Director Anais Granofsky returns home and thrives
BY TOM LYONS
As a general rule, the more movie trucks, klieg lights, rent-a-cops and Winnebagos there are parked along a Toronto street, the more likely the movie’s producers are trying to pass Toronto off as a gritty, crime-ridden American city.
Not that there’s anything wrong with adults spray-painting gang graffiti on the telephone booths at Adelaide and Brant so that Wesley Snipes will look like he’s deep in the ‘hood rather than on an empty stretch of concrete somewhere between the Limelight and the garment district.
Still, it was refreshing recently to see a small, independent shoot at Queen and Parliament that was actually using Toronto to represent Toronto.
The film, called On Their Knees, is directed by Degrassi Junior High alumna Anais Granofsky, who also wrote it, stars in it and co-founded the company producing it. During a break in shooting, Granofsky explains that it’s a road movie about two sisters who travel across Canada with the body of their dead grandmother in an ice-cream truck on their way to the funeral in the Maritimes.
“We don’t go all across Canada,” admits Granofsky, “because we don’t have the money to shoot across Canada.”
Like Hard Core Logo, though, the film fudges locations, using similar Canadian cities and landscapes to represent each other rather than trying to make, say, the corner of Bathurst and Harbord look like the crack-and-murder-infested underbelly of the Bronx.
“We’re shooting across Northern Ontario, to be honest,” says Granofsky, explaining that the drive to Parry Sound would have to suffice for the spiritual odyssey across the Dominion.
Reversing the “brain drain” that The National Post keeps squawking about, Granofsky studied film at NYU after the Degrassi TV series finished, and then moved back up to Toronto to work.
“This is the place I felt I wanted to tell my stories, here in Canada,” she says.
“That’s why I came back up here four years ago. Because I’ve been around so long, I sort of knew all these people. So I’d go to people I respected and wanted to work with, and basically tell them that. And usually people came around. It’s been fantastic. Almost our entire crew’s under 30. They’re all friends. We all hang out and party together and work together, and that’s sort of the whole point — to work with our friends. It’s a lot of fun. It’s a lot of stress. I wouldn’t say that Canadian independent filmmaking is stress-free, but this is my passion.”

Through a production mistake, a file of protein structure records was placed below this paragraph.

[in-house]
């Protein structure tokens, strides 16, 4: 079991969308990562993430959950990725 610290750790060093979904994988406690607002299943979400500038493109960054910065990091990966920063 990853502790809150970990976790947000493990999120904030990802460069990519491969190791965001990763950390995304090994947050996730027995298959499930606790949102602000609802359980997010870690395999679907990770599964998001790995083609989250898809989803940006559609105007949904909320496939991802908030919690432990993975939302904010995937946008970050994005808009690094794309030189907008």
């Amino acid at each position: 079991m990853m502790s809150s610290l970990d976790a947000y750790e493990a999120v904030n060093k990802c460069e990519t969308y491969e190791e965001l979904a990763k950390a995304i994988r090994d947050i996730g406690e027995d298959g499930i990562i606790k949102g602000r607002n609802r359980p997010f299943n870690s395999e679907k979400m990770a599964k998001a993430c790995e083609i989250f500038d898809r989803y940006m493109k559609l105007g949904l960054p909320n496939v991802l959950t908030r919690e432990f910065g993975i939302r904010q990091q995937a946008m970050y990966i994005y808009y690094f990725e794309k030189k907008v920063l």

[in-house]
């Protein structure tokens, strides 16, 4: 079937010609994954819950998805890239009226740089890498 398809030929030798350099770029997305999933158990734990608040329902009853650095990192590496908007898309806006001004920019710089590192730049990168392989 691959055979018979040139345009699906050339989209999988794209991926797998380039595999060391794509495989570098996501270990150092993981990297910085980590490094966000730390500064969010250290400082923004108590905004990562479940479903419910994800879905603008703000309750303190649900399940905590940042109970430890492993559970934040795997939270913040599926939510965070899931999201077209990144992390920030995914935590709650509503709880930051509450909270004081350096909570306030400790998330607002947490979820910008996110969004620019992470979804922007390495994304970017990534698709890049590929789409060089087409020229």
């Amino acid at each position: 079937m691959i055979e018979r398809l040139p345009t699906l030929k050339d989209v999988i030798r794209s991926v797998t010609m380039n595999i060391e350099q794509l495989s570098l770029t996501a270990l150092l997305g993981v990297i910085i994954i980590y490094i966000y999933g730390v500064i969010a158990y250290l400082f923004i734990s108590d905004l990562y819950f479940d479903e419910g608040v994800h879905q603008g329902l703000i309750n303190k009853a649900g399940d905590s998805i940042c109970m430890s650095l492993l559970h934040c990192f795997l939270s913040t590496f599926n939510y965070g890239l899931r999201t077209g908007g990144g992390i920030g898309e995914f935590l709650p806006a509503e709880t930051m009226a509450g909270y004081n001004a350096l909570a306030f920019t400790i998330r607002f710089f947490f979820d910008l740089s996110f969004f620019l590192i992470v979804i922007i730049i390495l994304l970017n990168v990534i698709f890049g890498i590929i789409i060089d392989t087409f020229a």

“Independent” in this case actually means independent. The production company Granofsky formed with producer Vicky Gryspeerdt, Have Mercy Productions, receives no government funding or pre-production advances from distributors.
“We had to get private investors, private companies, because I saw that it was going to take me years and years to even begin to practise my craft. At this point in my life, I’m 26, I just want to learn. This is about learning. I don’t need a million dollars. I just want to be able to practise. I don’t really need anyone to even watch it. I just want to try it out a couple of times. So that was definitely where I began. I said I needed to get out there and start making films, and this is the way to do it. What we’re doing now is low-budget [$250,000] — scraping together as much money as we could.”
In addition to allowing them to shoot when they want, the lack of advance funding from distributors and government agencies also lets Have Mercy Productions shoot exactly what they want, says Granofsky.
“You can’t really practise a craft with people hanging over your shoulder and telling you what to do. I mean, certainly the crew tell me what to do. But I respect them, and I know them and I love them.
“But you know, you get what you want. And if you want $10 million, it’s going to come with $10 million headaches. You shoot it for $100,000, it’s going to come with $100,000 headaches. So you get what you want, pretty much.”
Granofsky and Gryspeerdt already have one completed film to their credit, entitled Have Mercy, which will be broadcast on TV this fall. They intend to shop the rough cut of On Your Knees to distributors to secure a theatrical release.
“We plan on doing one film a year,” says Granofsky. “I have a couple of stories in reserve, and we’re just going to keep going for it.”